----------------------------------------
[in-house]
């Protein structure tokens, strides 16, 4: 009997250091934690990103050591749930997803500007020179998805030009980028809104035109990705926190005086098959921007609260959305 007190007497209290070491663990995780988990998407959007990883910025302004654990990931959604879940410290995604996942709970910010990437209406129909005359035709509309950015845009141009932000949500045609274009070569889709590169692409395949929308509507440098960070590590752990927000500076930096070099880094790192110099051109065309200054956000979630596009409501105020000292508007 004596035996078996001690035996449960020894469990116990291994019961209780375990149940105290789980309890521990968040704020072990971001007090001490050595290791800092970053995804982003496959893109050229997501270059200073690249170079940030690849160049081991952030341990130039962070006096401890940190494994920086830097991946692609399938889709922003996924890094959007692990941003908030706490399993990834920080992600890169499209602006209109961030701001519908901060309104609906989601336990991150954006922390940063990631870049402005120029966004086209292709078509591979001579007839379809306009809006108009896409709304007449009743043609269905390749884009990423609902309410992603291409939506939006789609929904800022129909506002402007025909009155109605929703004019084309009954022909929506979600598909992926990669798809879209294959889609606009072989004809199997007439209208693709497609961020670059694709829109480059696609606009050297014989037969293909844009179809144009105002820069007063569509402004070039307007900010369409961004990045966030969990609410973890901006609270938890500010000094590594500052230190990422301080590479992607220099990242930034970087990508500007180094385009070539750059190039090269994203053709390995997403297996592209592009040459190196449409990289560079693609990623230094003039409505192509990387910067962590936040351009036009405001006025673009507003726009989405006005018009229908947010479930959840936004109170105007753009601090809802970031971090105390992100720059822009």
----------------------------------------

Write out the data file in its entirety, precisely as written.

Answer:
[in-house]
């Protein structure tokens, strides 16, 4: 009997250091934690990103050591749930997803500007020179998805030009980028809104035109990705926190005086098959921007609260959305 007190007497209290070491663990995780988990998407959007990883910025302004654990990931959604879940410290995604996942709970910010990437209406129909005359035709509309950015845009141009932000949500045609274009070569889709590169692409395949929308509507440098960070590590752990927000500076930096070099880094790192110099051109065309200054956000979630596009409501105020000292508007 004596035996078996001690035996449960020894469990116990291994019961209780375990149940105290789980309890521990968040704020072990971001007090001490050595290791800092970053995804982003496959893109050229997501270059200073690249170079940030690849160049081991952030341990130039962070006096401890940190494994920086830097991946692609399938889709922003996924890094959007692990941003908030706490399993990834920080992600890169499209602006209109961030701001519908901060309104609906989601336990991150954006922390940063990631870049402005120029966004086209292709078509591979001579007839379809306009809006108009896409709304007449009743043609269905390749884009990423609902309410992603291409939506939006789609929904800022129909506002402007025909009155109605929703004019084309009954022909929506979600598909992926990669798809879209294959889609606009072989004809199997007439209208693709497609961020670059694709829109480059696609606009050297014989037969293909844009179809144009105002820069007063569509402004070039307007900010369409961004990045966030969990609410973890901006609270938890500010000094590594500052230190990422301080590479992607220099990242930034970087990508500007180094385009070539750059190039090269994203053709390995997403297996592209592009040459190196449409990289560079693609990623230094003039409505192509990387910067962590936040351009036009405001006025673009507003726009989405006005018009229908947010479930959840936004109170105007753009601090809802970031971090105390992100720059822009």